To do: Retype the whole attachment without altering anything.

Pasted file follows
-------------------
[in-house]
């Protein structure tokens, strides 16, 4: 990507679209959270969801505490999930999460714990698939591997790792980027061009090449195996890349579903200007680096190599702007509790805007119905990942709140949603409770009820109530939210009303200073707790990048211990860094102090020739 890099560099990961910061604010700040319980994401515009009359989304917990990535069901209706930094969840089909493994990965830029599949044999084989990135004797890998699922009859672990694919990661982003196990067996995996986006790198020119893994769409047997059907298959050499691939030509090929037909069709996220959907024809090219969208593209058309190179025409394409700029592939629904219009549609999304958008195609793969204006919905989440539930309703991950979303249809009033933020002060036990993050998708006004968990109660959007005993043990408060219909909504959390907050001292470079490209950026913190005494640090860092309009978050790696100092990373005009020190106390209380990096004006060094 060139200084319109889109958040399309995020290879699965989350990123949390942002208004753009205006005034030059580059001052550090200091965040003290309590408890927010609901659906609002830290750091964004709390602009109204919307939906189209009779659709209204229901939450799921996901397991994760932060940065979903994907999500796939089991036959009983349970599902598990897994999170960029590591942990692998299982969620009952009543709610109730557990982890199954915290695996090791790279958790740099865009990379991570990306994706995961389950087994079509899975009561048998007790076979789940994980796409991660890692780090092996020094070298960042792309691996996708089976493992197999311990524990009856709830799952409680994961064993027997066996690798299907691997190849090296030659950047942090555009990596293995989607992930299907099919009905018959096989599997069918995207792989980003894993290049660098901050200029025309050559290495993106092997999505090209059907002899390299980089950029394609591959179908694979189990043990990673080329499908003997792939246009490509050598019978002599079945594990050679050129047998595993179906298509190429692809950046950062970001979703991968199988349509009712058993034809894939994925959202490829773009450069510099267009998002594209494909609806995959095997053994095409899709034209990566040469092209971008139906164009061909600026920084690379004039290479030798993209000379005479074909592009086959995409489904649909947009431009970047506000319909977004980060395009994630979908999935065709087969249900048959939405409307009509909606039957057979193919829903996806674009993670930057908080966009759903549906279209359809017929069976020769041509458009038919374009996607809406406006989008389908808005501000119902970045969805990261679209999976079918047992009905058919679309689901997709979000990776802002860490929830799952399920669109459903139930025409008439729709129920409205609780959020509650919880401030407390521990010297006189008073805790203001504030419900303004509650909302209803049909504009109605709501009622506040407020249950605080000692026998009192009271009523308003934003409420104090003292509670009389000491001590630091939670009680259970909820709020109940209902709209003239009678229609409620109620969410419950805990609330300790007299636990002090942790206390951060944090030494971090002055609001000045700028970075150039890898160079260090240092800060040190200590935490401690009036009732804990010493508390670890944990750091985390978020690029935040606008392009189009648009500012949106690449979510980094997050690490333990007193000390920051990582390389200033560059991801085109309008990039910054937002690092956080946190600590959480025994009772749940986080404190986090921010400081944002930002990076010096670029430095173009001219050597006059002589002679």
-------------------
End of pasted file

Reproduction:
[in-house]
């Protein structure tokens, strides 16, 4: 990507679209959270969801505490999930999460714990698939591997790792980027061009090449195996890349579903200007680096190599702007509790805007119905990942709140949603409770009820109530939210009303200073707790990048211990860094102090020739 890099560099990961910061604010700040319980994401515009009359989304917990990535069901209706930094969840089909493994990965830029599949044999084989990135004797890998699922009859672990694919990661982003196990067996995996986006790198020119893994769409047997059907298959050499691939030509090929037909069709996220959907024809090219969208593209058309190179025409394409700029592939629904219009549609999304958008195609793969204006919905989440539930309703991950979303249809009033933020002060036990993050998708006004968990109660959007005993043990408060219909909504959390907050001292470079490209950026913190005494640090860092309009978050790696100092990373005009020190106390209380990096004006060094 060139200084319109889109958040399309995020290879699965989350990123949390942002208004753009205006005034030059580059001052550090200091965040003290309590408890927010609901659906609002830290750091964004709390602009109204919307939906189209009779659709209204229901939450799921996901397991994760932060940065979903994907999500796939089991036959009983349970599902598990897994999170960029590591942990692998299982969620009952009543709610109730557990982890199954915290695996090791790279958790740099865009990379991570990306994706995961389950087994079509899975009561048998007790076979789940994980796409991660890692780090092996020094070298960042792309691996996708089976493992197999311990524990009856709830799952409680994961064993027997066996690798299907691997190849090296030659950047942090555009990596293995989607992930299907099919009905018959096989599997069918995207792989980003894993290049660098901050200029025309050559290495993106092997999505090209059907002899390299980089950029394609591959179908694979189990043990990673080329499908003997792939246009490509050598019978002599079945594990050679050129047998595993179906298509190429692809950046950062970001979703991968199988349509009712058993034809894939994925959202490829773009450069510099267009998002594209494909609806995959095997053994095409899709034209990566040469092209971008139906164009061909600026920084690379004039290479030798993209000379005479074909592009086959995409489904649909947009431009970047506000319909977004980060395009994630979908999935065709087969249900048959939405409307009509909606039957057979193919829903996806674009993670930057908080966009759903549906279209359809017929069976020769041509458009038919374009996607809406406006989008389908808005501000119902970045969805990261679209999976079918047992009905058919679309689901997709979000990776802002860490929830799952399920669109459903139930025409008439729709129920409205609780959020509650919880401030407390521990010297006189008073805790203001504030419900303004509650909302209803049909504009109605709501009622506040407020249950605080000692026998009192009271009523308003934003409420104090003292509670009389000491001590630091939670009680259970909820709020109940209902709209003239009678229609409620109620969410419950805990609330300790007299636990002090942790206390951060944090030494971090002055609001000045700028970075150039890898160079260090240092800060040190200590935490401690009036009732804990010493508390670890944990750091985390978020690029935040606008392009189009648009500012949106690449979510980094997050690490333990007193000390920051990582390389200033560059991801085109309008990039910054937002690092956080946190600590959480025994009772749940986080404190986090921010400081944002930002990076010096670029430095173009001219050597006059002589002679």